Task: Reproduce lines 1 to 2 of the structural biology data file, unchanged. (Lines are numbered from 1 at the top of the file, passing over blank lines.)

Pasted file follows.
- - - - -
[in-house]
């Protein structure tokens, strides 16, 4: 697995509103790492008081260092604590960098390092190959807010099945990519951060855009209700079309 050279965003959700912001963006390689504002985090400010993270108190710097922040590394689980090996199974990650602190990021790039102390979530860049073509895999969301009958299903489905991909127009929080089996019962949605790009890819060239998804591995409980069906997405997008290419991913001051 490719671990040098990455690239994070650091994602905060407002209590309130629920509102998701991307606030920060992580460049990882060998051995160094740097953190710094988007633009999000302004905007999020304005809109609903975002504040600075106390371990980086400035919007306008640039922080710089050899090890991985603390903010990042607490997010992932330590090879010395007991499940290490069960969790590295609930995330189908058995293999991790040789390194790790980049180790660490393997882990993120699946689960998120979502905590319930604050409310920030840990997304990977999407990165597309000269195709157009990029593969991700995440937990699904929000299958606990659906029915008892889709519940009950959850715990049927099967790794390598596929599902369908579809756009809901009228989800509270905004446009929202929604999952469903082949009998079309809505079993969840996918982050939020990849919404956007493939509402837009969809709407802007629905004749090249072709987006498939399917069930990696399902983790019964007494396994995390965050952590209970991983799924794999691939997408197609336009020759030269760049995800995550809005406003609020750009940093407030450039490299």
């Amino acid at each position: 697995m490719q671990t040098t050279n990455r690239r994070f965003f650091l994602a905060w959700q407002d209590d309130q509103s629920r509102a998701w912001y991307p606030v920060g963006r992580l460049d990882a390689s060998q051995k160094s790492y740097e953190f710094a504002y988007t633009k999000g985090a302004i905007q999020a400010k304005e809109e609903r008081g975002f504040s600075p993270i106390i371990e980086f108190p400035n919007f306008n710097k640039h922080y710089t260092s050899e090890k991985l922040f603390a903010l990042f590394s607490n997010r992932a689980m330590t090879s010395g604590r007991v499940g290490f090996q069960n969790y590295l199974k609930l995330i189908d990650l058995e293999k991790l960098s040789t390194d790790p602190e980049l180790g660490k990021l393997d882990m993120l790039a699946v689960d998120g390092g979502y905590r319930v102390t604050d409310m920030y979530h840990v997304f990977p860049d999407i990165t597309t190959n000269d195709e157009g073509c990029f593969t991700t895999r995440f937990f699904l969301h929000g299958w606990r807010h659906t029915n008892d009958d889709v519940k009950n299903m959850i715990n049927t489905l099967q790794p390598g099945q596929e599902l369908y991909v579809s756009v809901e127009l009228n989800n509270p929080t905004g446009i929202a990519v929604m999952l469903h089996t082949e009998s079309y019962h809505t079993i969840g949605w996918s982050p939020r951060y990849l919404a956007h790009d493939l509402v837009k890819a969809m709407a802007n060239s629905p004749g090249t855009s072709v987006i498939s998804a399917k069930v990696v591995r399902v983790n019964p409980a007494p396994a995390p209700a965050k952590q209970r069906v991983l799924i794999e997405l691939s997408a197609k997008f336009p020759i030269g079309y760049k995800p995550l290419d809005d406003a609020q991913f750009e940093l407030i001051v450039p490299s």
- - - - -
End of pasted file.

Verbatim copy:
[in-house]
């Protein structure tokens, strides 16, 4: 697995509103790492008081260092604590960098390092190959807010099945990519951060855009209700079309 050279965003959700912001963006390689504002985090400010993270108190710097922040590394689980090996199974990650602190990021790039102390979530860049073509895999969301009958299903489905991909127009929080089996019962949605790009890819060239998804591995409980069906997405997008290419991913001051 490719671990040098990455690239994070650091994602905060407002209590309130629920509102998701991307606030920060992580460049990882060998051995160094740097953190710094988007633009999000302004905007999020304005809109609903975002504040600075106390371990980086400035919007306008640039922080710089050899090890991985603390903010990042607490997010992932330590090879010395007991499940290490069960969790590295609930995330189908058995293999991790040789390194790790980049180790660490393997882990993120699946689960998120979502905590319930604050409310920030840990997304990977999407990165597309000269195709157009990029593969991700995440937990699904929000299958606990659906029915008892889709519940009950959850715990049927099967790794390598596929599902369908579809756009809901009228989800509270905004446009929202929604999952469903082949009998079309809505079993969840996918982050939020990849919404956007493939509402837009969809709407802007629905004749090249072709987006498939399917069930990696399902983790019964007494396994995390965050952590209970991983799924794999691939997408197609336009020759030269760049995800995550809005406003609020750009940093407030450039490299």